Text and photographs copyright of Jim Shead.
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This article Canal Cruising in the Sixties is the copyright of Jim Shead - First published in Waterways World February 1994
Canal Cruising in the Sixties
Working boats pass the author's hire boat at Braunston on 17th June 1965.
How often do you look at your photographs of past canal cruises? The answer for most people is very rarely, if they can find them at all. The realisation that my first canal holiday was thirty years ago prompted me to dig out the pictures and recall some of the events that occurred on those holidays between 1963 and 1969.
My family's introduction to boating holidays was a week on the Broads in 1953. Having been bitten by the boating bug we progressed to the Thames, in 1957 and 1961, and then on to the canals, a pattern followed by many in these comparatively early days of canal holidays. I was 19 when we picked the Atherstone from the Maid Line Cruisers 1963 Brochure. The boat was a 24 foot, 4 berth, cruiser, owned by the Tardebigge Boat Co., and powered by a Lister air-cooled Diesel engine.
Reference to my father's account book shows that the cost for the two week holiday for four people was as follows:-
To plan our route we had purchased a copy of Know Your Waterways by Robert Aickman (8/6 post free) and decided on a circular route: south down the Worcester and Birmingham from Tardebigge to Worcester; up the Severn to Stourport and the Staffordshire and Worcestershire Canal; north to Haywood Junction where we join the Trent & Mersey as far as Fradley Junction; south along the Coventry Canal and Northern Oxford Canal to Braunston; up the Grand Union to Kingswood Junction where we join the Northern Stratford-on-Avon Canal to take us back to the Worcester and Birmingham at Kings Norton. The whole route contained 191 locks in 191 1/2 miles.
Caldwall Lock on the Staffordshire & Worcestershire Canal in 1963. The cottage was demolished a few years later.
When we arrived at Tardebigge and saw the Atherstone we realised just how small a 24 foot boat is, for four people. Our last boat on the Thames was just 4 foot longer and 14 inches wider but seemed to have much more space. When the boatyard owner took us down to the Tardebigge Top Lock the difference between rivers and canals became very obvious. First into the 580 yard Tardebigge Tunnel and then ahead of us the longest flight of locks in the country.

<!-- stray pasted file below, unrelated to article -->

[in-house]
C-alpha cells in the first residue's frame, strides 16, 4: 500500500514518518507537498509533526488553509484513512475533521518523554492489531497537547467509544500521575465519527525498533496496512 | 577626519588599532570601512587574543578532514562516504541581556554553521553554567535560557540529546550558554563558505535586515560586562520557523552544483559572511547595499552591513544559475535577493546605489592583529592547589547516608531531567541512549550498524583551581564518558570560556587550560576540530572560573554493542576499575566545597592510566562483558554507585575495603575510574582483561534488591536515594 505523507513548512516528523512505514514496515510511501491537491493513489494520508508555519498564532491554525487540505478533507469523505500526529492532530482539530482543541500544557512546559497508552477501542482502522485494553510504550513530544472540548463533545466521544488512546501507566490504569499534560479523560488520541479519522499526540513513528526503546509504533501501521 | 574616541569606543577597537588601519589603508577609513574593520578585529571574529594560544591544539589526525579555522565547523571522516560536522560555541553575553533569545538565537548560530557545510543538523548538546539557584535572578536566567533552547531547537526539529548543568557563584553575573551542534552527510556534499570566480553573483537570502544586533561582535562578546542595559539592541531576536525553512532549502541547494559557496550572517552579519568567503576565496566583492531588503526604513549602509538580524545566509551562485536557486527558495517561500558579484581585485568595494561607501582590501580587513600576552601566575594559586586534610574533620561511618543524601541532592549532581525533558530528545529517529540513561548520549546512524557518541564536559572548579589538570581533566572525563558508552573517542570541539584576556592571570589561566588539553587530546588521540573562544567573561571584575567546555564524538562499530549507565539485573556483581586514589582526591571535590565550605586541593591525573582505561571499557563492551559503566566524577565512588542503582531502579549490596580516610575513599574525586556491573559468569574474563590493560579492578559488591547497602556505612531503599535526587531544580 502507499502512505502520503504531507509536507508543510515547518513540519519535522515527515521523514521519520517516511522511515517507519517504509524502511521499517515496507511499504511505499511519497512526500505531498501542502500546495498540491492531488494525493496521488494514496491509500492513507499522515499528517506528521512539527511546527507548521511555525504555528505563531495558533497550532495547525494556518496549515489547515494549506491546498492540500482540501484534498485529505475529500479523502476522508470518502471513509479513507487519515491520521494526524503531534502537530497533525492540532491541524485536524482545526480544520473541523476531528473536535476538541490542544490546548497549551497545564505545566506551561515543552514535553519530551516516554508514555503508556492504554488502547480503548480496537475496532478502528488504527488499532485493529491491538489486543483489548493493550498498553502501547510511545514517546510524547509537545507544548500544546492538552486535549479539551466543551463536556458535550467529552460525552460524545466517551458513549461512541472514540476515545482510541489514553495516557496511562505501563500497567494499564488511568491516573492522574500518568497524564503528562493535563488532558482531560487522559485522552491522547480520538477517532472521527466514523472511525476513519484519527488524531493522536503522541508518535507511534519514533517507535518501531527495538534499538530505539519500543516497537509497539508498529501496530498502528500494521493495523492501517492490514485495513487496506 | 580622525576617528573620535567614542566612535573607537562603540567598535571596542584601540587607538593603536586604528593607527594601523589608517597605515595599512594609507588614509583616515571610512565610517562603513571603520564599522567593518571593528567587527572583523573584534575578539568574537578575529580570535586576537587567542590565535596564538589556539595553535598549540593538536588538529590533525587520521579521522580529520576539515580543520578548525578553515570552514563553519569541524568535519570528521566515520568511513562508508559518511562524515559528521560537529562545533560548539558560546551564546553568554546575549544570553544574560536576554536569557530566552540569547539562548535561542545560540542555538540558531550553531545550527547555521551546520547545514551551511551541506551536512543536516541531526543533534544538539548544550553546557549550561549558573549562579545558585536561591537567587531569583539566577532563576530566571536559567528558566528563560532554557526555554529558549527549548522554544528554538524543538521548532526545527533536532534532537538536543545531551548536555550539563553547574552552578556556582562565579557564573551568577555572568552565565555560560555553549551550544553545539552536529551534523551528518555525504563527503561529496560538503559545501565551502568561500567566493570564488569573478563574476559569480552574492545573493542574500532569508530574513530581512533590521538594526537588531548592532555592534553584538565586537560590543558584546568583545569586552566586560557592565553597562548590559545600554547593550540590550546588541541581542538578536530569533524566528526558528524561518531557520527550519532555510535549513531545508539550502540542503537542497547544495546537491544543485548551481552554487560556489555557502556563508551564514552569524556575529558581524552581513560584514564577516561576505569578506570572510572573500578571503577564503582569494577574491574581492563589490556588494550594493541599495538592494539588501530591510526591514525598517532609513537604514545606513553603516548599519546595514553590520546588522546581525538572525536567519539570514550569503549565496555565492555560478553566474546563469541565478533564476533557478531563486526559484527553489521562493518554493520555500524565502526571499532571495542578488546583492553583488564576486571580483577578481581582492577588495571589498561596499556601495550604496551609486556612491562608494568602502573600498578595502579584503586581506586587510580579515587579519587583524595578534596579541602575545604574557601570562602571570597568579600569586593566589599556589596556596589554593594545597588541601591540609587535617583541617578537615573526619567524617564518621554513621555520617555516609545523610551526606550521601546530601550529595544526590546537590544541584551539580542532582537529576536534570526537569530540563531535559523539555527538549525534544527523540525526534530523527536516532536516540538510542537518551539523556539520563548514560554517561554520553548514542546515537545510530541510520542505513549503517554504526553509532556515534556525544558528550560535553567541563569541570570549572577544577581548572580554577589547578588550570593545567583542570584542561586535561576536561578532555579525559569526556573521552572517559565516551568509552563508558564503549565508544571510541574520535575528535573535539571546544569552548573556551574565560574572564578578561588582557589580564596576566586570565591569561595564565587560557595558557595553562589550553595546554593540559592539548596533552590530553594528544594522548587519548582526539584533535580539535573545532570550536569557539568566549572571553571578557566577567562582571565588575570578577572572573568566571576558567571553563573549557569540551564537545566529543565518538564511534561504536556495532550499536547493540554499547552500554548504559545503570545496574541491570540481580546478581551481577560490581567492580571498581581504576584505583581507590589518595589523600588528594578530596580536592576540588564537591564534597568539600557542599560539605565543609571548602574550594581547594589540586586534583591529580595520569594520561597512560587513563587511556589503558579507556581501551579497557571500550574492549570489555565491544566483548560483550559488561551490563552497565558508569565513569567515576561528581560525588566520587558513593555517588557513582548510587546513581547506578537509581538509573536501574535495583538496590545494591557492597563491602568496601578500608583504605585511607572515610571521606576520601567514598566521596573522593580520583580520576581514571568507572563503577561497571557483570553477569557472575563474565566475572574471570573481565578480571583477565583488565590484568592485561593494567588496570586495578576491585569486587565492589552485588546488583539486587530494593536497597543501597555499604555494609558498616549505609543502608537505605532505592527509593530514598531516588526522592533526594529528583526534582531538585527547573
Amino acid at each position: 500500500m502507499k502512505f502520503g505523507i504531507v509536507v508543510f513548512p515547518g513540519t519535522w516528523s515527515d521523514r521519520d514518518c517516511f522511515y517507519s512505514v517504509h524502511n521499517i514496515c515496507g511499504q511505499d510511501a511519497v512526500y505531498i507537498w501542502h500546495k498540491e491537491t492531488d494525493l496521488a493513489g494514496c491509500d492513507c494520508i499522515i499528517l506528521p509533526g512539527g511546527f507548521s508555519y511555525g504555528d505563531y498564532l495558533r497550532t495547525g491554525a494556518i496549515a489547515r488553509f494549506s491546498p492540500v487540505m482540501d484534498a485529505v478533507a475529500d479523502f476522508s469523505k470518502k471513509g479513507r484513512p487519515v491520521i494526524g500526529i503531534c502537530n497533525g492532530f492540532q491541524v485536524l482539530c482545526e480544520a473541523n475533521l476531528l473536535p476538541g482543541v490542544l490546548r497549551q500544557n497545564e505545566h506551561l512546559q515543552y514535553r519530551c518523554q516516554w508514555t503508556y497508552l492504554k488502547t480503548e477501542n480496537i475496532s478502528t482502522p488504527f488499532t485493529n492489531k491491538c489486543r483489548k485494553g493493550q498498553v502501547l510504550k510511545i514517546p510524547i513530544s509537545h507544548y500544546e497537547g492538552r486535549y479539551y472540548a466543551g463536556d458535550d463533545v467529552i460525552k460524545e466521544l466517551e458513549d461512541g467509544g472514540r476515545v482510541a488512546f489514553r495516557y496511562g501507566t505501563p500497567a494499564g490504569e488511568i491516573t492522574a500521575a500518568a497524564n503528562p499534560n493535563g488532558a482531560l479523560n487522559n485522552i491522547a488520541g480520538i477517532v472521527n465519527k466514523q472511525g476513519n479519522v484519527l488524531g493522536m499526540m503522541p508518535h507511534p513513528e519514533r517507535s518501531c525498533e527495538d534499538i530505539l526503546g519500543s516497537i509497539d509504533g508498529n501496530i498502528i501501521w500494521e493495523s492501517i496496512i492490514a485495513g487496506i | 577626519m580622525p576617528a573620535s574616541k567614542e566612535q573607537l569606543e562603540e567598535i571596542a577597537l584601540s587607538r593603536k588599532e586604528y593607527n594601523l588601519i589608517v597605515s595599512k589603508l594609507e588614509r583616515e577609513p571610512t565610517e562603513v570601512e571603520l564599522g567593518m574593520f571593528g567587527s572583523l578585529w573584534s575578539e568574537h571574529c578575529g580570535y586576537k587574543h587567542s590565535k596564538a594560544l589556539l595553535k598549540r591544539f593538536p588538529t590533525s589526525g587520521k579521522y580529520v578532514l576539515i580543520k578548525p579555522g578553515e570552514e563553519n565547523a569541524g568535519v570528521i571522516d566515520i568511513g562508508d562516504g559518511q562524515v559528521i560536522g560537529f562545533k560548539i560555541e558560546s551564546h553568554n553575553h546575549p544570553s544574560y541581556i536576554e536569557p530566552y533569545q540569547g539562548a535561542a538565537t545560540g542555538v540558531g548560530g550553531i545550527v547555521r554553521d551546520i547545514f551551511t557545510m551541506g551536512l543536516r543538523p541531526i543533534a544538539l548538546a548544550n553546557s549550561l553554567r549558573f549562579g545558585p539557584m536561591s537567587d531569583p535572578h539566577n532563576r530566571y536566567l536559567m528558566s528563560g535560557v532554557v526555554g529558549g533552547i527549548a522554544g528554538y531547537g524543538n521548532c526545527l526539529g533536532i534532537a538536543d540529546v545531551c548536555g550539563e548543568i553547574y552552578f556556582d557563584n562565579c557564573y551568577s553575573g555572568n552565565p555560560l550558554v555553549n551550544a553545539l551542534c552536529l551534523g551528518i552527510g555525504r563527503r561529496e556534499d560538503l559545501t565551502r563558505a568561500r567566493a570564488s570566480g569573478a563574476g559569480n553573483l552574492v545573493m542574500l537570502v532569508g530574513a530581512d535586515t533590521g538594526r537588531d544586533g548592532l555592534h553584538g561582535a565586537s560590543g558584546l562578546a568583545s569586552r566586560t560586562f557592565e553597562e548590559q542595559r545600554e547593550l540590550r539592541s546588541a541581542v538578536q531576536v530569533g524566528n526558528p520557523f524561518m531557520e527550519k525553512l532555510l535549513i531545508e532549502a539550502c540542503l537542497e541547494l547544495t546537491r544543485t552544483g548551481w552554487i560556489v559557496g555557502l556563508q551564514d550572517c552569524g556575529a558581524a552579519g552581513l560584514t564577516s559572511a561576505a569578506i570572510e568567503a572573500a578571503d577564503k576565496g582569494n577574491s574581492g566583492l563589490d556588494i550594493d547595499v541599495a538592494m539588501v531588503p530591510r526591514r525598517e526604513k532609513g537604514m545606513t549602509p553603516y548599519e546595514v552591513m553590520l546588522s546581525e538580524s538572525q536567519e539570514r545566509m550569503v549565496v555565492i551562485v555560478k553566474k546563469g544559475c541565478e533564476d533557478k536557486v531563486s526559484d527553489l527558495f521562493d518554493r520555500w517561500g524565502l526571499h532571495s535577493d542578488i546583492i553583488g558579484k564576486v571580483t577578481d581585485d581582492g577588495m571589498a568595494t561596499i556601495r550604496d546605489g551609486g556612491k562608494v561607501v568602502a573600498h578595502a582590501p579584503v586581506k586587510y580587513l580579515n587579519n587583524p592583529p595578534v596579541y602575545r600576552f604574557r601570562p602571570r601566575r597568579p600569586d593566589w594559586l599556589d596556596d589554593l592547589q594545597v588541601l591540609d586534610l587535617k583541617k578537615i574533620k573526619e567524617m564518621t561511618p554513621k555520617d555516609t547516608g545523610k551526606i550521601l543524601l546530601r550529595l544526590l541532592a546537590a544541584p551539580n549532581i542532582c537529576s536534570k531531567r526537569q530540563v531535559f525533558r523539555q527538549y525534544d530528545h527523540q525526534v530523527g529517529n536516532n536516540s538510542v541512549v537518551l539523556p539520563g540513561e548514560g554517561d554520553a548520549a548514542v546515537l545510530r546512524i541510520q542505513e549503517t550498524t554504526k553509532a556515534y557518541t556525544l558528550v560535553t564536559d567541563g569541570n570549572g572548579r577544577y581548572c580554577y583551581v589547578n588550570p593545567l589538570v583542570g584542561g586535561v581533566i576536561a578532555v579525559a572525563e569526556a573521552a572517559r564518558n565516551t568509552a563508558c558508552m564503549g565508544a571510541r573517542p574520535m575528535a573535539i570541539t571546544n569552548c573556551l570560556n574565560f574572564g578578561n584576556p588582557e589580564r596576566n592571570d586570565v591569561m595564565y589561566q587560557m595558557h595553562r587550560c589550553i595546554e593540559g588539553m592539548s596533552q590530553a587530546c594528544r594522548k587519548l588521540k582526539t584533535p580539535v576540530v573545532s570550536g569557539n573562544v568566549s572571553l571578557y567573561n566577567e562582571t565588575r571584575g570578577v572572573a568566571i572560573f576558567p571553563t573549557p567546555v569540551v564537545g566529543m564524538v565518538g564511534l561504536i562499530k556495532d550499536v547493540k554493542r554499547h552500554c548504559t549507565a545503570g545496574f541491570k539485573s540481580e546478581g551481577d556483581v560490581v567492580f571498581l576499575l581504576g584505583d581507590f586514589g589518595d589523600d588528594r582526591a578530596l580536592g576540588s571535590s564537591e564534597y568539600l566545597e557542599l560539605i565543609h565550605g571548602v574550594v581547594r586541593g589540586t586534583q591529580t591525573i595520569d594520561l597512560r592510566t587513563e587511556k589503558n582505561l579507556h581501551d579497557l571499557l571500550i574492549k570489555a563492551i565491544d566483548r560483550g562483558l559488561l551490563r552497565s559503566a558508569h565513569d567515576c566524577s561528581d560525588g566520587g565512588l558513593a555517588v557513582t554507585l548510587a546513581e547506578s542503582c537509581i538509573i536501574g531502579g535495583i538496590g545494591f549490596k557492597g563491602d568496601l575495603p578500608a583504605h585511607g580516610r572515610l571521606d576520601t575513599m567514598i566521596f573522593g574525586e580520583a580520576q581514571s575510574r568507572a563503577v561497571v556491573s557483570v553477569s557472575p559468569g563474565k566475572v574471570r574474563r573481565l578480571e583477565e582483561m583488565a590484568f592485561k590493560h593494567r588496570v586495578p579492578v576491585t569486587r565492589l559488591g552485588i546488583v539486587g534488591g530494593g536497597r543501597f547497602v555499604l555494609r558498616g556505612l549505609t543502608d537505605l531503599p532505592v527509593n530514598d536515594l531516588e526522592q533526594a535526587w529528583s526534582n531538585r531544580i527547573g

At Tardebigge Top Lock, one of the deepest narrow locks in the country, our Staffordshire Bull Terrier, Monty, fell into the empty lock. He swam around as the waters rose, then the boatyard owner climbed down the lock gate, grabbed Monty's collar, and flung him onto the lockside. None the worse for his 14 foot fall and abrupt rescue, Monty shook himself spraying all within range. We decided to keep him shut in the cabin at locks in future. After a few days the call of "lock" would cause Monty to run to the cabin, as the rest of the crew reached for windlasses and mooring lines.
Atherstone top lock in 1963. The roving bridge has now disappear and has been replaces by new houses.
It took us almost eleven and a half hours of solid cruising time, over a day and a half, to do the 16 miles and 56 locks to Worcester. We moored at Diglis Basin to visit Worcester Cathedral and then went through the wide Diglis Locks to the Severn.
Diglis, like the Severn locks, was in the charge of a lock keeper, which was fortunate for the occupants of one of the cruisers with whom we shared the lock. The boat was only being held by a single rope and had drifted so that it was spanned the width of the lock. Unfortunately the boat was slightly longer than the width of the lock and the cruiser stuck as the water level fell beneath it. The situation came to everyone's notice as the lock keeper called to his assistants and one set of paddles were quickly dropped, while those at the opposite end of the lock were raised. The most remarkable part of this incident was the complete lack of concern shown by the boaters who so nearly met with disaster, they remained completely nonchalant as panic broke out around them.
What were the main differences in canal holidays thirty years ago? Firstly fewer boats, it was not unusual to cruise a whole day and see only one or two other boats on the move. Canal side facilities were also less frequent; fewer boatyards, pubs and waterside shops. Many of the canalside features from the commercial era have been lost since that time; warehouses, lock cottages and roving bridges over disused arms. On this trip we passed through the 130 yard Armitage Tunnel that was later opened out, due to problems with the roof hewn from the natural rock. The other major loss is, of course, working boats. These were fairly common in the early sixties but had considerably declined by the end of the decade.